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I Wear the Black Hat

Grappling With Villains (Real and Imagined)

by Chuck Klosterman

Paperback, 242 pages, Simon & Schuster, List Price: $16 |


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Grappling With Villains (Real and Imagined)
Chuck Klosterman

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I Wear the Black Hat
Grappling With Villains (Real and Imagined)
Chuck Klosterman

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Book Summary

The cultural critic questions how modern people understand the concept of villainy and offers insight into the appeal of antiheroes. He describes how his youthful idealism gave way to an adult sympathy with notorious cultural figures.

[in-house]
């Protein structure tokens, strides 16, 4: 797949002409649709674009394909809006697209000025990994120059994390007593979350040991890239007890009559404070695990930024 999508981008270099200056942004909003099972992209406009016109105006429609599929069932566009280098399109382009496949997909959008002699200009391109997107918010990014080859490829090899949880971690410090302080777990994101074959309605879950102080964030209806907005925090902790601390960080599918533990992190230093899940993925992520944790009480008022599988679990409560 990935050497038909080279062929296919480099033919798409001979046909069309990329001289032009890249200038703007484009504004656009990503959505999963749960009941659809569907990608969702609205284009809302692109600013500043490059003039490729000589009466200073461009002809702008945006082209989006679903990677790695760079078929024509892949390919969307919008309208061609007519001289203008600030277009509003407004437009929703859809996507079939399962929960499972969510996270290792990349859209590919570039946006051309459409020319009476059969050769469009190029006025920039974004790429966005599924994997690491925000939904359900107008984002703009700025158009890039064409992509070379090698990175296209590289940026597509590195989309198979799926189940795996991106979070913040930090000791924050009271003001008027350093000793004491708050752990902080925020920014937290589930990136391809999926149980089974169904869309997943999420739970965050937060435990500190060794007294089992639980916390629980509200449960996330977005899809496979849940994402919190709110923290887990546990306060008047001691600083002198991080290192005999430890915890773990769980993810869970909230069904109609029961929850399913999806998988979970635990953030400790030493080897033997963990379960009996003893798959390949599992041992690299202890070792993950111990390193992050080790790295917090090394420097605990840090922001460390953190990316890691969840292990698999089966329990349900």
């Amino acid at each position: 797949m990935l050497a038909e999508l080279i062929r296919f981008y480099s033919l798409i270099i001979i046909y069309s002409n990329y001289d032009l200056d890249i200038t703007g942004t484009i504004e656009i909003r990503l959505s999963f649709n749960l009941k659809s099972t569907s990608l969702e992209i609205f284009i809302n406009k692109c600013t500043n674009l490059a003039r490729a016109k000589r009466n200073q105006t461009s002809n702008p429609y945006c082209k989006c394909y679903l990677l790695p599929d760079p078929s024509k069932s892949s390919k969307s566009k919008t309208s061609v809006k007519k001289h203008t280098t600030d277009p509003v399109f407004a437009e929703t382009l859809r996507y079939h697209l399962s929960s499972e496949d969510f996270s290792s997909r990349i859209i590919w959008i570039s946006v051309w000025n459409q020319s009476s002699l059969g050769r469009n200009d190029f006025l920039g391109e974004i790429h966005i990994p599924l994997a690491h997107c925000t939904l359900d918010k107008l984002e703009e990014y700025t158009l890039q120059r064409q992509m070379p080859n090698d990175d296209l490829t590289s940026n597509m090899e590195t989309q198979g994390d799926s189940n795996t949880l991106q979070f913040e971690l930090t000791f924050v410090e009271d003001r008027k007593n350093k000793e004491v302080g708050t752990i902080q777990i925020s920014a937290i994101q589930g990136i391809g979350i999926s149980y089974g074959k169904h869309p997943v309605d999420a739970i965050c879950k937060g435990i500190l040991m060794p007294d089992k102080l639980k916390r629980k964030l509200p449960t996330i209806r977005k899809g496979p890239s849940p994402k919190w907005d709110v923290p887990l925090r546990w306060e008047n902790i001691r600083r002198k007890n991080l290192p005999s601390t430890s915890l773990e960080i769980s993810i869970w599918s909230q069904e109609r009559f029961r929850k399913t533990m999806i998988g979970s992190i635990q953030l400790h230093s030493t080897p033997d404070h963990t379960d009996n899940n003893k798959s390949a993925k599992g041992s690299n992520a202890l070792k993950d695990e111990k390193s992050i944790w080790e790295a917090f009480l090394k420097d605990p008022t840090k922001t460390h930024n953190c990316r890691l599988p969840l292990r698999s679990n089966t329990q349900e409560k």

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Chuck Klosterman On Batman, Bad Guys And Wearing 'The Black Hat'

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Note: Book excerpts are provided by the publisher and may contain language some find offensive.

Excerpt: I Wear The Black Hat


It seems like twenty-five lifetimes ago, but it was only twenty-five years: An older friend gave me a cassette he'd duplicated from a different cassette (it was the era of "tape dubbing," which was like file sharing for iguanodons). It was a copy of an album I'd wanted, but the album was only thirty-eight minutes long; that meant there were still seven open minutes at the end of the cassette's A-side. In order to fill the gap, my friend included an extra song by Metallica. It was a cover of a song by the British band Diamond Head, a group I was completely unfamiliar with. The opening lines of the song deeply disturbed me, mostly because I misinterpreted their meaning (although I suspect the guys in Metallica did, too). The lyrics described bottomless vitriol toward the songwriter's mother and a desire to burn her alive. The chorus was malicious and straightforward: "Am I evil? Yes I am. Am I evil? I am man."